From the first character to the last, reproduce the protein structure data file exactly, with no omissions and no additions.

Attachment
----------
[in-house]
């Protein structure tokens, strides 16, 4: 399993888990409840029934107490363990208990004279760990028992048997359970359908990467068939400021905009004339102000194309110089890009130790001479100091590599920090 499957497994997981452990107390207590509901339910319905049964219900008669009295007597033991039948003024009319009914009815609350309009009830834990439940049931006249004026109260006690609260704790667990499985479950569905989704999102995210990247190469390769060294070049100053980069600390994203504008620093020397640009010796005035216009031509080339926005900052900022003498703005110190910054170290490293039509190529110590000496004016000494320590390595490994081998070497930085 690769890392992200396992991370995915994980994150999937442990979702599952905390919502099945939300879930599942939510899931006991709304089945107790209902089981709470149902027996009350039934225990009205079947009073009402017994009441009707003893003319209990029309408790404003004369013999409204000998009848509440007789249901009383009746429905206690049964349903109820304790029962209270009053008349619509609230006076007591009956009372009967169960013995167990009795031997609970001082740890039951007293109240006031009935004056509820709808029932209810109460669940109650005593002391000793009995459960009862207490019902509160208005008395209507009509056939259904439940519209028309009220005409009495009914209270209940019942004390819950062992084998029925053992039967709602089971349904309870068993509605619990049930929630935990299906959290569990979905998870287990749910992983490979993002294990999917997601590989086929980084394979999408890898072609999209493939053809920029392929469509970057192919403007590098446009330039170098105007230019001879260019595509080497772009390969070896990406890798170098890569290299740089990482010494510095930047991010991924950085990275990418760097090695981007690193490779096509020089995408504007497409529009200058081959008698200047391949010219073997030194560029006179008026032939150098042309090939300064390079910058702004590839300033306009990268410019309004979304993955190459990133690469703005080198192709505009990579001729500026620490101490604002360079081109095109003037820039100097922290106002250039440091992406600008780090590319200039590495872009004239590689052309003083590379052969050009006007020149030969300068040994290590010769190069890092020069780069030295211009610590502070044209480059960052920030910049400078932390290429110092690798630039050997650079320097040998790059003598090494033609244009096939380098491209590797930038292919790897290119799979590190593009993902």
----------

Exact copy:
[in-house]
């Protein structure tokens, strides 16, 4: 399993888990409840029934107490363990208990004279760990028992048997359970359908990467068939400021905009004339102000194309110089890009130790001479100091590599920090 499957497994997981452990107390207590509901339910319905049964219900008669009295007597033991039948003024009319009914009815609350309009009830834990439940049931006249004026109260006690609260704790667990499985479950569905989704999102995210990247190469390769060294070049100053980069600390994203504008620093020397640009010796005035216009031509080339926005900052900022003498703005110190910054170290490293039509190529110590000496004016000494320590390595490994081998070497930085 690769890392992200396992991370995915994980994150999937442990979702599952905390919502099945939300879930599942939510899931006991709304089945107790209902089981709470149902027996009350039934225990009205079947009073009402017994009441009707003893003319209990029309408790404003004369013999409204000998009848509440007789249901009383009746429905206690049964349903109820304790029962209270009053008349619509609230006076007591009956009372009967169960013995167990009795031997609970001082740890039951007293109240006031009935004056509820709808029932209810109460669940109650005593002391000793009995459960009862207490019902509160208005008395209507009509056939259904439940519209028309009220005409009495009914209270209940019942004390819950062992084998029925053992039967709602089971349904309870068993509605619990049930929630935990299906959290569990979905998870287990749910992983490979993002294990999917997601590989086929980084394979999408890898072609999209493939053809920029392929469509970057192919403007590098446009330039170098105007230019001879260019595509080497772009390969070896990406890798170098890569290299740089990482010494510095930047991010991924950085990275990418760097090695981007690193490779096509020089995408504007497409529009200058081959008698200047391949010219073997030194560029006179008026032939150098042309090939300064390079910058702004590839300033306009990268410019309004979304993955190459990133690469703005080198192709505009990579001729500026620490101490604002360079081109095109003037820039100097922290106002250039440091992406600008780090590319200039590495872009004239590689052309003083590379052969050009006007020149030969300068040994290590010769190069890092020069780069030295211009610590502070044209480059960052920030910049400078932390290429110092690798630039050997650079320097040998790059003598090494033609244009096939380098491209590797930038292919790897290119799979590190593009993902």